A recent study conducted by Booking.com surveyed 4,555 global business travelers to find out what stresses them out about international travel and how wide reaching these stressors were.

Those polled have traveled internationally four times or more in the last year, and the study found that 93 percent of them agreed that international travel overall stresses them out.

Travel in general can be stressful—anything that isn’t home is foreign—but take that outside of your home country, and there are so many variables to account for, yet business must be performed as usual.

“While business travel has so many positives, including the opportunity to experience new cultures, broaden horizons and the chance to meet colleagues face-to-face, the logistics of business travel can get in the way,” Ripsy Bandourian, director of product development at Booking.com for Business said in a statement. “Airport queues and delays, the accommodation at your destination lacking home comforts and lack of personal time can add a layer of unnecessary stress.”

The study identified some of the biggest factors that stress out international travelers. We’ve identified some additional tips to cope, prepare for and/or prevent those stressors.

32% — Missing a flight/train

If you’ve missed the first leg of travel (i.e. it’s not due to late arrival of your first flight) it’s likely due to poor timing. There will always be unexpected factors such as bad traffic and long security lines. Give yourself plenty of time to get to the airport or station. If you’ve never been there before, factor in some extra time for getting familiar with the area and finding your gate.

You should also consider an expedited security plan such as TSA PreCheck, Global Entry, or Clear, that will get you into shorter security lines so you can be on your way.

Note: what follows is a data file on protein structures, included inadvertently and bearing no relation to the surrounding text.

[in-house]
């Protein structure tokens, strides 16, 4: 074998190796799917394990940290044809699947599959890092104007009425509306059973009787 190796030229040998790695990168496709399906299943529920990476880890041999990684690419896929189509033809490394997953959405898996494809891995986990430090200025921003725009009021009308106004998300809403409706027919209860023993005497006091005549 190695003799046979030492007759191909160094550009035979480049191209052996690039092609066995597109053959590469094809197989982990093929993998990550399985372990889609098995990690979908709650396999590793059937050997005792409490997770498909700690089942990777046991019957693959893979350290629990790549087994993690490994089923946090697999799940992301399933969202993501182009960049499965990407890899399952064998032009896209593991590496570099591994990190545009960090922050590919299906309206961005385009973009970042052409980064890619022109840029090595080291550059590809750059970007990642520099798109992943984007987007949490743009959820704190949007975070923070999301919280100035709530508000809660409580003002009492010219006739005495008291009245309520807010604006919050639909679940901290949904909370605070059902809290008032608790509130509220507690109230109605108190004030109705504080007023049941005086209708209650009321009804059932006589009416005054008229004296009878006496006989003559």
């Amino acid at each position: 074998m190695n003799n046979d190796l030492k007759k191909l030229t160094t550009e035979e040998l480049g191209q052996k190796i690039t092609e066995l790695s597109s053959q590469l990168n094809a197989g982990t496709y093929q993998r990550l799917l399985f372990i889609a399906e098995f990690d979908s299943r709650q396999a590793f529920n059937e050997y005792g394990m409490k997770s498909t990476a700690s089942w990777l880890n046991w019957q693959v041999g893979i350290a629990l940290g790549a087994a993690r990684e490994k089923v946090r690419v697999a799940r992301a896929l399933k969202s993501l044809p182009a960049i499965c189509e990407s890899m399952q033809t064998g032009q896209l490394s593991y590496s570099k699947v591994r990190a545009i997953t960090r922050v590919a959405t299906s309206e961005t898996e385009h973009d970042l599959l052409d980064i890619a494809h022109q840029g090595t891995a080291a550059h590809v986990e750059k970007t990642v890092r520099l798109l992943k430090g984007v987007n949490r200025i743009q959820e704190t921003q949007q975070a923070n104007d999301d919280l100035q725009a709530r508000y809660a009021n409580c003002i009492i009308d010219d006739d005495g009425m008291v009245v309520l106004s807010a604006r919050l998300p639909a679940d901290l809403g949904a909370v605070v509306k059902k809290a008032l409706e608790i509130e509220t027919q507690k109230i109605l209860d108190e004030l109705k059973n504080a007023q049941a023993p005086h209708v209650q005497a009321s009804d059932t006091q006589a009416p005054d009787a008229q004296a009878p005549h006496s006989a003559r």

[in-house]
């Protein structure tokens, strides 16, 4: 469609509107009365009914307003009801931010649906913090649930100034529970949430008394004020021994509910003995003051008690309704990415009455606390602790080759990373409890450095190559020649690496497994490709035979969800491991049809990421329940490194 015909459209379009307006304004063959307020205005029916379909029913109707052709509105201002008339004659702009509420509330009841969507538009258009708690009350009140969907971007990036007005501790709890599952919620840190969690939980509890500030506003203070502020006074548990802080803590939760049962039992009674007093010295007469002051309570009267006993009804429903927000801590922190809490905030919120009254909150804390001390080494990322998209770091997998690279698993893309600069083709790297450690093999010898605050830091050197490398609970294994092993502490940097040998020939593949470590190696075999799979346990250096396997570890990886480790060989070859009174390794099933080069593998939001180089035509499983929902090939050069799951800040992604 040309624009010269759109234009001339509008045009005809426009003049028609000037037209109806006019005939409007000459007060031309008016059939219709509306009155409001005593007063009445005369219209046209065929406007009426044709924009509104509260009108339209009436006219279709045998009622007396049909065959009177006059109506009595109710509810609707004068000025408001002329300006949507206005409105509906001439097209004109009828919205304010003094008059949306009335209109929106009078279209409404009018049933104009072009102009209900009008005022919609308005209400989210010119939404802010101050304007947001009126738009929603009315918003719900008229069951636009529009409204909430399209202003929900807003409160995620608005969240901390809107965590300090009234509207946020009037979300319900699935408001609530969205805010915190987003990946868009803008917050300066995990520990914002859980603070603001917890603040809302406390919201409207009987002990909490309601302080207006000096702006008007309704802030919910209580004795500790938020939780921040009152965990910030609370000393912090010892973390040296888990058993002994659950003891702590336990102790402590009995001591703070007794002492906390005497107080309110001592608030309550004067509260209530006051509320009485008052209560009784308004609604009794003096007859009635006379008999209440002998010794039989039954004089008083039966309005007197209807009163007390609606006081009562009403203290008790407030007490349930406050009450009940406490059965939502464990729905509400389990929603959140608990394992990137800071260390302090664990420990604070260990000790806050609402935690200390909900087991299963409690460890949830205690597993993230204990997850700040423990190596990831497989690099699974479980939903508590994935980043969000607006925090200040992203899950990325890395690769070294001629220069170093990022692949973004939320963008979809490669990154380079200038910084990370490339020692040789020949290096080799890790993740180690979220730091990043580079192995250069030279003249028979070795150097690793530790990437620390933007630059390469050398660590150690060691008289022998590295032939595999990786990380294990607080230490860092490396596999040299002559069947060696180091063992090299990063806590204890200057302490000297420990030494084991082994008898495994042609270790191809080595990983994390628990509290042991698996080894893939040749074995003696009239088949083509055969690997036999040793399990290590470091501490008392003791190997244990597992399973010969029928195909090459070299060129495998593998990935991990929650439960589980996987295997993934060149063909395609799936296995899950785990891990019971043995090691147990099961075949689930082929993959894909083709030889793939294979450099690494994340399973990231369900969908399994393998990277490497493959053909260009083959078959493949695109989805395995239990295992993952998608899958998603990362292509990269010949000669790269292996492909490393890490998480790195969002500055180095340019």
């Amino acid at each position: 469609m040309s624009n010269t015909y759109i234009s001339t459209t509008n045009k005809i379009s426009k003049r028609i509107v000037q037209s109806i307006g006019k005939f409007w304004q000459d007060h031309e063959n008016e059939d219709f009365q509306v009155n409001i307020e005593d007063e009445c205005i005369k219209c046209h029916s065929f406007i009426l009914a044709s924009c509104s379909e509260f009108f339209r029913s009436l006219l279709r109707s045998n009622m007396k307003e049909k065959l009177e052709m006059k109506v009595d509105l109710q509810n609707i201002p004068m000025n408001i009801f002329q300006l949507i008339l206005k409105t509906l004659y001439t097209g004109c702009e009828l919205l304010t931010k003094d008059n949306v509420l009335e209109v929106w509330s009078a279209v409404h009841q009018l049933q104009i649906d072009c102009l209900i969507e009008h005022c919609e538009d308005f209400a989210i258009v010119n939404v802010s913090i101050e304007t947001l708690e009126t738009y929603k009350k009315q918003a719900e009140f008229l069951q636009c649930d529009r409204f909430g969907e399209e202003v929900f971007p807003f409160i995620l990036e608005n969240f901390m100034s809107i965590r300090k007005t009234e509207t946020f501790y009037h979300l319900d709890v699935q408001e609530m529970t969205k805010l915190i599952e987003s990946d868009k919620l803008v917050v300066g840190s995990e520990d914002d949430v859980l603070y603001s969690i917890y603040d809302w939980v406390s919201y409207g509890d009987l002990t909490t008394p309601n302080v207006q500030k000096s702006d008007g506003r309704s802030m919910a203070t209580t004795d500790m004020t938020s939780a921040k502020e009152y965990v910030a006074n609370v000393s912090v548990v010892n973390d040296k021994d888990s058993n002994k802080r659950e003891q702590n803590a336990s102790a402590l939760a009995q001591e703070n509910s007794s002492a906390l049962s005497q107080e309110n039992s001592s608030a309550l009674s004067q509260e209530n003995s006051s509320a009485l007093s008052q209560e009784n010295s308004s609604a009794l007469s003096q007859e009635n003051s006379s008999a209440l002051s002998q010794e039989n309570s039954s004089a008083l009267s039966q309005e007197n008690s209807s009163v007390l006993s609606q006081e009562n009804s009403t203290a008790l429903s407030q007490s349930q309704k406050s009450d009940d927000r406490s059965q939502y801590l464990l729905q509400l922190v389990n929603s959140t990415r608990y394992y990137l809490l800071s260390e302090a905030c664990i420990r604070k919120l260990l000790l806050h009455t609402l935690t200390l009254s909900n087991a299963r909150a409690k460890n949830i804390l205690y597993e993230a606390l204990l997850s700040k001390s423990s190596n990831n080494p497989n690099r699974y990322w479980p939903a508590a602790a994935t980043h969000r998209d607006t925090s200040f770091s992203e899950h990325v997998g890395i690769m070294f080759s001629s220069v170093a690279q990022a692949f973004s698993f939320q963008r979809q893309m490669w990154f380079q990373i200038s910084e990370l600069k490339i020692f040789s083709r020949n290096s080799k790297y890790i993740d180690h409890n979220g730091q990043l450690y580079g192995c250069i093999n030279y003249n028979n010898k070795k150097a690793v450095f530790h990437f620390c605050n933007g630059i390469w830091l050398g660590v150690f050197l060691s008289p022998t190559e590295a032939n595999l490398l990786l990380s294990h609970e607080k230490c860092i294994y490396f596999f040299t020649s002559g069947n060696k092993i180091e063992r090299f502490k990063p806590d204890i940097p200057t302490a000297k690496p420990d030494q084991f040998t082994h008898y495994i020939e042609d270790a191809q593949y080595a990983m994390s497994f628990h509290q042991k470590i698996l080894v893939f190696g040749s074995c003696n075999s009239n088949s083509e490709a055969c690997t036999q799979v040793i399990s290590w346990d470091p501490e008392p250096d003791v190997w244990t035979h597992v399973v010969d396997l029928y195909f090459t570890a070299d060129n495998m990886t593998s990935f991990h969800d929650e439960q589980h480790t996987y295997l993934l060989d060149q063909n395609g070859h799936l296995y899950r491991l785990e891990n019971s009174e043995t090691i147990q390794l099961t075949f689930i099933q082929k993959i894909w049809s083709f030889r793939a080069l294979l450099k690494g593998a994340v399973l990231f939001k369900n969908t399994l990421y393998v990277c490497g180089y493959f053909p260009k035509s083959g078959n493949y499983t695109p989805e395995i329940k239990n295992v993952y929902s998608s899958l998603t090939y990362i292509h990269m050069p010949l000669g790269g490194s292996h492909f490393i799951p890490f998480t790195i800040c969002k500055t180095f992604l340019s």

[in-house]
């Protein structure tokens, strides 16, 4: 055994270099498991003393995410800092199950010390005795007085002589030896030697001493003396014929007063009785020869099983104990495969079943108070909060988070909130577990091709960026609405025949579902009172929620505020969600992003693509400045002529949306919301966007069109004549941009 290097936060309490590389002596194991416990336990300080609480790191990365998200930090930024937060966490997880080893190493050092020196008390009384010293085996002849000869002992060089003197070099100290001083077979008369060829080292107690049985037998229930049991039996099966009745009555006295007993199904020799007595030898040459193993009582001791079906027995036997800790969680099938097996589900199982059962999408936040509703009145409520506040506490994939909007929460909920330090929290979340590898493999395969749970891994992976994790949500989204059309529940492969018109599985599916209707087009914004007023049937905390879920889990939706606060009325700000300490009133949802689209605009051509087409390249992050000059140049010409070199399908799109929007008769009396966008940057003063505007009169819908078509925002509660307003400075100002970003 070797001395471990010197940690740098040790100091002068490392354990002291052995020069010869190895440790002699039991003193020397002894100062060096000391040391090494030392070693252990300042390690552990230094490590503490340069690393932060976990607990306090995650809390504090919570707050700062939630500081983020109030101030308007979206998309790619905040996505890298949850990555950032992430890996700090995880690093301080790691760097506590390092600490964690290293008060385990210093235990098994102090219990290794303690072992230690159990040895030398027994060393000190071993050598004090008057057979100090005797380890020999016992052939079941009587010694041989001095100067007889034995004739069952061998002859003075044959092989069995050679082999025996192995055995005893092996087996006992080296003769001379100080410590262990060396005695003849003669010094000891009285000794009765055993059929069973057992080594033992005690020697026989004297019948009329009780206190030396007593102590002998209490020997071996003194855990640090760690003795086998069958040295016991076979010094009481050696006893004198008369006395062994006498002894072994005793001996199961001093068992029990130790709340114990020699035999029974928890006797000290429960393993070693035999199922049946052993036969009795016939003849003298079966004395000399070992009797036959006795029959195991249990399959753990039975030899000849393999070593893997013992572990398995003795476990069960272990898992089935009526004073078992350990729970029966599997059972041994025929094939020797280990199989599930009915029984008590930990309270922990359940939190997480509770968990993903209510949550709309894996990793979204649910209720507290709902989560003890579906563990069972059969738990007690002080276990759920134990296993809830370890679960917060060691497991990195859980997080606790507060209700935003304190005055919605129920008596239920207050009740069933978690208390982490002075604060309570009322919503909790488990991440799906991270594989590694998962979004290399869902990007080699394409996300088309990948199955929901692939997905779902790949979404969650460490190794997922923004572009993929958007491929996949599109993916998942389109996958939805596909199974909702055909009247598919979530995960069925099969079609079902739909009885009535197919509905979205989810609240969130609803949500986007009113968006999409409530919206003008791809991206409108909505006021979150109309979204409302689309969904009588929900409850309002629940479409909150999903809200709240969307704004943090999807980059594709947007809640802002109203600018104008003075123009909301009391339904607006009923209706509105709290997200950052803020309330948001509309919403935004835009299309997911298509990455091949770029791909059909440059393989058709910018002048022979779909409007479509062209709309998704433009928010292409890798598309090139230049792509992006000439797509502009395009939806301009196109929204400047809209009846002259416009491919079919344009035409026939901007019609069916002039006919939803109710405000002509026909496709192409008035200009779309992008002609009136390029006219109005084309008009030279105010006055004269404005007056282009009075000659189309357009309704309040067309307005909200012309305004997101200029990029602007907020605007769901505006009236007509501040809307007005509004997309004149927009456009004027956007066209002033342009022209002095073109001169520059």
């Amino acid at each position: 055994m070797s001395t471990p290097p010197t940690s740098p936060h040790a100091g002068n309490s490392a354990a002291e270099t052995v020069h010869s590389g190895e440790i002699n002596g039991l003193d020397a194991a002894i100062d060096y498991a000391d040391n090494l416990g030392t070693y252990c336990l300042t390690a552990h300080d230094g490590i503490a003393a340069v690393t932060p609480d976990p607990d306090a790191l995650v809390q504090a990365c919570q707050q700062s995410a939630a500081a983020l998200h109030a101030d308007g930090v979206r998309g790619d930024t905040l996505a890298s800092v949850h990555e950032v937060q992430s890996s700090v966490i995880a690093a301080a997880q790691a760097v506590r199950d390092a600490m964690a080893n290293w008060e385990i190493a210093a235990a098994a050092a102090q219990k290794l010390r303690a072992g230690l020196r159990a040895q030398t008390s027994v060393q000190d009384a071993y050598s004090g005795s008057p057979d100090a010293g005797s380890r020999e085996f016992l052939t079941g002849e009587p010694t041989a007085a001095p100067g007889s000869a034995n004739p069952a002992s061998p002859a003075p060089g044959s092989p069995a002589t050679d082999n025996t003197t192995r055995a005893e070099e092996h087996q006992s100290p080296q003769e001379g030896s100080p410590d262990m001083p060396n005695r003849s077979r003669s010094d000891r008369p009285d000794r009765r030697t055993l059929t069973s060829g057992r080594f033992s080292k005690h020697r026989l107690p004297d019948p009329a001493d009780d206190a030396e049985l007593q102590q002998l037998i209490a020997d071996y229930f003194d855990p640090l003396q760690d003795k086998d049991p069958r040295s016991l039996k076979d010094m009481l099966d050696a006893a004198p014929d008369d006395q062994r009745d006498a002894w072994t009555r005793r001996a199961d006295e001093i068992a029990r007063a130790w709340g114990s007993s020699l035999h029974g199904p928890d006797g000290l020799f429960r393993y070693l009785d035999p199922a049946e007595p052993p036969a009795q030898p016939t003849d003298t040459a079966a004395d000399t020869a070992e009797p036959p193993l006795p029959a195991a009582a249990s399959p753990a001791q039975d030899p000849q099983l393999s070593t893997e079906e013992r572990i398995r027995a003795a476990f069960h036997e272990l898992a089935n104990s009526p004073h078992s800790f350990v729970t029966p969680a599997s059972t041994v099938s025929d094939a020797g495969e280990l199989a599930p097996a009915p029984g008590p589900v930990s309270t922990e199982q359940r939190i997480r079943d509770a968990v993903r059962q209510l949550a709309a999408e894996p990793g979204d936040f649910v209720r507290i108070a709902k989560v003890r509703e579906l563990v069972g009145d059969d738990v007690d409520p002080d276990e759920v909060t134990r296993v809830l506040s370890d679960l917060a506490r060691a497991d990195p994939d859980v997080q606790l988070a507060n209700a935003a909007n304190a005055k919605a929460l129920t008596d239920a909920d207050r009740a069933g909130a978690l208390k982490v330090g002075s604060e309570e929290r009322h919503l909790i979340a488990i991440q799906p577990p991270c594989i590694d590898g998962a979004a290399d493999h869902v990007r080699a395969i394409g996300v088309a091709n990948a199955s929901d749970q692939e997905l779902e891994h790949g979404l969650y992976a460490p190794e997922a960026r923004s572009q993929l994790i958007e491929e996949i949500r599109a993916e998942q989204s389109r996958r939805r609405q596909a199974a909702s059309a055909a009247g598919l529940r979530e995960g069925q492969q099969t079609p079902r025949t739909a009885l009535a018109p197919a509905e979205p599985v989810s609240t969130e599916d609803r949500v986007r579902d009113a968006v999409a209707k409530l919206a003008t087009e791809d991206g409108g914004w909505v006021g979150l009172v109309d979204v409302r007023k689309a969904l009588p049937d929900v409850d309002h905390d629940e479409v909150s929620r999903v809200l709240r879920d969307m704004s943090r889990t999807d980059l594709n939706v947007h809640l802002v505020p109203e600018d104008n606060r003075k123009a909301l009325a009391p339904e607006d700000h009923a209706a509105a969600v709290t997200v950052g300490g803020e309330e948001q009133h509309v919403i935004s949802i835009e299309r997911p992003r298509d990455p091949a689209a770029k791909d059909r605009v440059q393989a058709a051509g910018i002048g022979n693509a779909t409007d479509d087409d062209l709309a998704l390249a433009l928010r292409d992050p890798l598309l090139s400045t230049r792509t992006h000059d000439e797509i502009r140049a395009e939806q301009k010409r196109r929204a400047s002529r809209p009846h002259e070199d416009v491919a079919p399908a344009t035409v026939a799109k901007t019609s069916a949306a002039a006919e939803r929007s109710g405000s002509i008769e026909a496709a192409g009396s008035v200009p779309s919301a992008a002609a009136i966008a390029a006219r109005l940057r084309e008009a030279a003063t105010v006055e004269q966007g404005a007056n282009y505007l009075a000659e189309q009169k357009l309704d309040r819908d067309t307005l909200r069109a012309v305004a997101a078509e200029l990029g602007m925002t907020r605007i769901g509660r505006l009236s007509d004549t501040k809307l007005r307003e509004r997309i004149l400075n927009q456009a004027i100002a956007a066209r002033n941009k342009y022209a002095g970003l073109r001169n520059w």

Of course, traffic and delayed flights that ruin your next flight plans happen, and there is no way of preventing them. The best thing you can do is expect the unexpected. These factors are out of your control and something many of your fellow travelers are also dealing with. When possible, leave yourself some wiggle room in your schedule so that your appointment doesn’t fall immediately after you’re expected to land.

26% — Language barriers

Nothing is more stressful than the inability to efficiently communicate. Depending on the amount of notice you’re given, quick preparation is key. The plane ride itself is a great time to brush up on the key phrases you’ll need. Focus on common questions about directions, lodging, and food.

These days there are lots of language translator apps that can help when you’re in a crunch, too. Try iTranslate Voice, which has an AirTranslate feature that connects two users wirelessly so they can communicate in their native languages and conduct a real-time translated conversation. Or iVoice Translator Pro, which acts as a double-sided translation service, allowing the second party to speak back to the app (ideal for when the other person doesn’t have the same app or a device handy).

Trouble reading menus or signs? The Word Lens app can take a photo of written text, menus, and street signs in a foreign country and translate them into the user’s native language.

If you find yourself often traveling to the same foreign-speaking country, it may be worth the investment of taking a course in order to speak more fluently (and each trip will serve as some great practice).

22% — Possible loss of luggage